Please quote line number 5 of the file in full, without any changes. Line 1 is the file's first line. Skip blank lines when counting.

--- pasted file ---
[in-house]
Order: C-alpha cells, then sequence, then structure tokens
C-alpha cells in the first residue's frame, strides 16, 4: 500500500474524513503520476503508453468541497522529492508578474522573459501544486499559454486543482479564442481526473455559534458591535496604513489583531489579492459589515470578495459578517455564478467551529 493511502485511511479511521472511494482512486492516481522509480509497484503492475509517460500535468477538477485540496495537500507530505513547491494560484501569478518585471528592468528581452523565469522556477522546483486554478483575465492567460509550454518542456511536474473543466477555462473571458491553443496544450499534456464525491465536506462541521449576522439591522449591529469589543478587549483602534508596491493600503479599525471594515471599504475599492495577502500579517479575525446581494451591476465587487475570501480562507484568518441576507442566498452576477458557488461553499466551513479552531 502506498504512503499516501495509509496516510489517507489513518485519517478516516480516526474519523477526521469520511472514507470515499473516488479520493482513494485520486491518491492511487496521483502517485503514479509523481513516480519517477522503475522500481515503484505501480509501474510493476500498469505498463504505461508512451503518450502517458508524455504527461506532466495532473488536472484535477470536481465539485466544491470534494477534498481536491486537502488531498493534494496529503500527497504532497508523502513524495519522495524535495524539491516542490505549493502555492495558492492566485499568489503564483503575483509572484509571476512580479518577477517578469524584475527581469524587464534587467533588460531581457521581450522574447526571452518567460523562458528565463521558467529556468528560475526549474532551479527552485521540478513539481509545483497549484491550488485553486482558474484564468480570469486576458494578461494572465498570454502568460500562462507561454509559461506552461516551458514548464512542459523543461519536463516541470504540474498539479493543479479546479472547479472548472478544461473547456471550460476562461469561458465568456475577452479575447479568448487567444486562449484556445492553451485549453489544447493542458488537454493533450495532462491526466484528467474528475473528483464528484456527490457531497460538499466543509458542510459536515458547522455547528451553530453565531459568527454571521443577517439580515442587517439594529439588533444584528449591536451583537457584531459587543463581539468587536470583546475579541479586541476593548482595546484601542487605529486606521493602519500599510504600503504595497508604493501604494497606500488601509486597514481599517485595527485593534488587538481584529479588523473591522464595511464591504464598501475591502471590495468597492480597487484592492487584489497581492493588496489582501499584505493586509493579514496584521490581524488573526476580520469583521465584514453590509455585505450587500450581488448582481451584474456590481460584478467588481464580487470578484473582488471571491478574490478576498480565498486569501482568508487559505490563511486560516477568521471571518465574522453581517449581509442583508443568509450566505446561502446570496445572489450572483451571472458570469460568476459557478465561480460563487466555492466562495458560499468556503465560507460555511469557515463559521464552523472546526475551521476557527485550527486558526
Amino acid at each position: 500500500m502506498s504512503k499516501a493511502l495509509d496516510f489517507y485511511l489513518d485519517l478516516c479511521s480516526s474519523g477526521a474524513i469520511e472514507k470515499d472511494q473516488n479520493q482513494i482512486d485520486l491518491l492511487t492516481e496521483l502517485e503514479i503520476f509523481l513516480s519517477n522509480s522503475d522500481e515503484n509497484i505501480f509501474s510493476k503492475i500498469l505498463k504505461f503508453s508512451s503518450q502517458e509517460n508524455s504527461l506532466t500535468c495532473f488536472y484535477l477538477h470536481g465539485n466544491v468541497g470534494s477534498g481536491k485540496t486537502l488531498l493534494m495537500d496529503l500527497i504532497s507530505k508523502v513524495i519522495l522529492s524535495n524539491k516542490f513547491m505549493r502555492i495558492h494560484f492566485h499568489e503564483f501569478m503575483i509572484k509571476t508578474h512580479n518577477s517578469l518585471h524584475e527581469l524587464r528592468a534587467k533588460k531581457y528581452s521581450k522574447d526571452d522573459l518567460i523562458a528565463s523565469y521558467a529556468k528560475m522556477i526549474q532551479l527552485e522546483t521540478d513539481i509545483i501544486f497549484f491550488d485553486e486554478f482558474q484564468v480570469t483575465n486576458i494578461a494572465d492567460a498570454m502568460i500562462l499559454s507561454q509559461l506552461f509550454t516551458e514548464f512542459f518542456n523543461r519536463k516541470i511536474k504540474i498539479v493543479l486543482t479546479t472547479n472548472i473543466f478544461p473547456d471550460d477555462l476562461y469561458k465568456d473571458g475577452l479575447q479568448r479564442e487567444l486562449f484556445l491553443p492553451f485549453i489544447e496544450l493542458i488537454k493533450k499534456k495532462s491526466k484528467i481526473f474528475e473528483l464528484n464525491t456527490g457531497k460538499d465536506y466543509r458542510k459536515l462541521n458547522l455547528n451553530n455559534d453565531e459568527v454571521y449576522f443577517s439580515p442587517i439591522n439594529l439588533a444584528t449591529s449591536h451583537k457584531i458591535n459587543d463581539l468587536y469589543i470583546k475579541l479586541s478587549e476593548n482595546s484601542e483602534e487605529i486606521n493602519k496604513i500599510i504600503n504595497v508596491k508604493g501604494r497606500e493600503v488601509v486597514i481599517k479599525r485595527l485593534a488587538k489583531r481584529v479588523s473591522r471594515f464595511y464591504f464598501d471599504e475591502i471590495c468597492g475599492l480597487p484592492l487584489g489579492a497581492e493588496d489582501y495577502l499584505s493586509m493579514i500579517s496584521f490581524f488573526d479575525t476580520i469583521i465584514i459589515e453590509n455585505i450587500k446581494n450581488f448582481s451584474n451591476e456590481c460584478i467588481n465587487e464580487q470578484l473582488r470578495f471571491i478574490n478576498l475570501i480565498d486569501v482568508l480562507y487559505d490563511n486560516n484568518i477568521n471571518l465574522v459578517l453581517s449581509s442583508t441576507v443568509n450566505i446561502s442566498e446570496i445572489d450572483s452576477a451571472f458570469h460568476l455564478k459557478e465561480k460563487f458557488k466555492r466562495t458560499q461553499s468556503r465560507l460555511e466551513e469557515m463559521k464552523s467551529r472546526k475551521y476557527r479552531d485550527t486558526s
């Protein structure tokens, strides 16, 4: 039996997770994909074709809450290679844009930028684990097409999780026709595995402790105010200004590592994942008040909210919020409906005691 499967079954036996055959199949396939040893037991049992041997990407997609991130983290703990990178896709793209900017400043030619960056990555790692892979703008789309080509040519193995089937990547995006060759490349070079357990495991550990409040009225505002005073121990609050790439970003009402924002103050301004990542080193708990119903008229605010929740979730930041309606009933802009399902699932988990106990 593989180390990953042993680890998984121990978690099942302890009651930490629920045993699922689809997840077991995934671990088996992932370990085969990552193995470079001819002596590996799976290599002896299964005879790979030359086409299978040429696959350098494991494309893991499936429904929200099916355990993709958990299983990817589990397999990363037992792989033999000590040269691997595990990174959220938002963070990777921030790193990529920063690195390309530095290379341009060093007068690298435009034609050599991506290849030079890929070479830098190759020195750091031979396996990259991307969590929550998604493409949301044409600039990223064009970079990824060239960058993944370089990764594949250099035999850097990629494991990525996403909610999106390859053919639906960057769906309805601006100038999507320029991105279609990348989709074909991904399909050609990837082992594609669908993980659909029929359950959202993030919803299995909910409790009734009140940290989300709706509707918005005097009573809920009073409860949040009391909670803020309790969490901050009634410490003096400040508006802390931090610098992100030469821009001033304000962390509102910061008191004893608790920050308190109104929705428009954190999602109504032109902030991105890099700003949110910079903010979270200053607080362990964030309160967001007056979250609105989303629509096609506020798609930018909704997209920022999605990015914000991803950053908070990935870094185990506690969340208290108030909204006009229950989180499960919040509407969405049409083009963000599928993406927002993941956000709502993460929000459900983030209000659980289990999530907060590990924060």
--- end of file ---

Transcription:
């Protein structure tokens, strides 16, 4: 039996997770994909074709809450290679844009930028684990097409999780026709595995402790105010200004590592994942008040909210919020409906005691 499967079954036996055959199949396939040893037991049992041997990407997609991130983290703990990178896709793209900017400043030619960056990555790692892979703008789309080509040519193995089937990547995006060759490349070079357990495991550990409040009225505002005073121990609050790439970003009402924002103050301004990542080193708990119903008229605010929740979730930041309606009933802009399902699932988990106990 593989180390990953042993680890998984121990978690099942302890009651930490629920045993699922689809997840077991995934671990088996992932370990085969990552193995470079001819002596590996799976290599002896299964005879790979030359086409299978040429696959350098494991494309893991499936429904929200099916355990993709958990299983990817589990397999990363037992792989033999000590040269691997595990990174959220938002963070990777921030790193990529920063690195390309530095290379341009060093007068690298435009034609050599991506290849030079890929070479830098190759020195750091031979396996990259991307969590929550998604493409949301044409600039990223064009970079990824060239960058993944370089990764594949250099035999850097990629494991990525996403909610999106390859053919639906960057769906309805601006100038999507320029991105279609990348989709074909991904399909050609990837082992594609669908993980659909029929359950959202993030919803299995909910409790009734009140940290989300709706509707918005005097009573809920009073409860949040009391909670803020309790969490901050009634410490003096400040508006802390931090610098992100030469821009001033304000962390509102910061008191004893608790920050308190109104929705428009954190999602109504032109902030991105890099700003949110910079903010979270200053607080362990964030309160967001007056979250609105989303629509096609506020798609930018909704997209920022999605990015914000991803950053908070990935870094185990506690969340208290108030909204006009229950989180499960919040509407969405049409083009963000599928993406927002993941956000709502993460929000459900983030209000659980289990999530907060590990924060």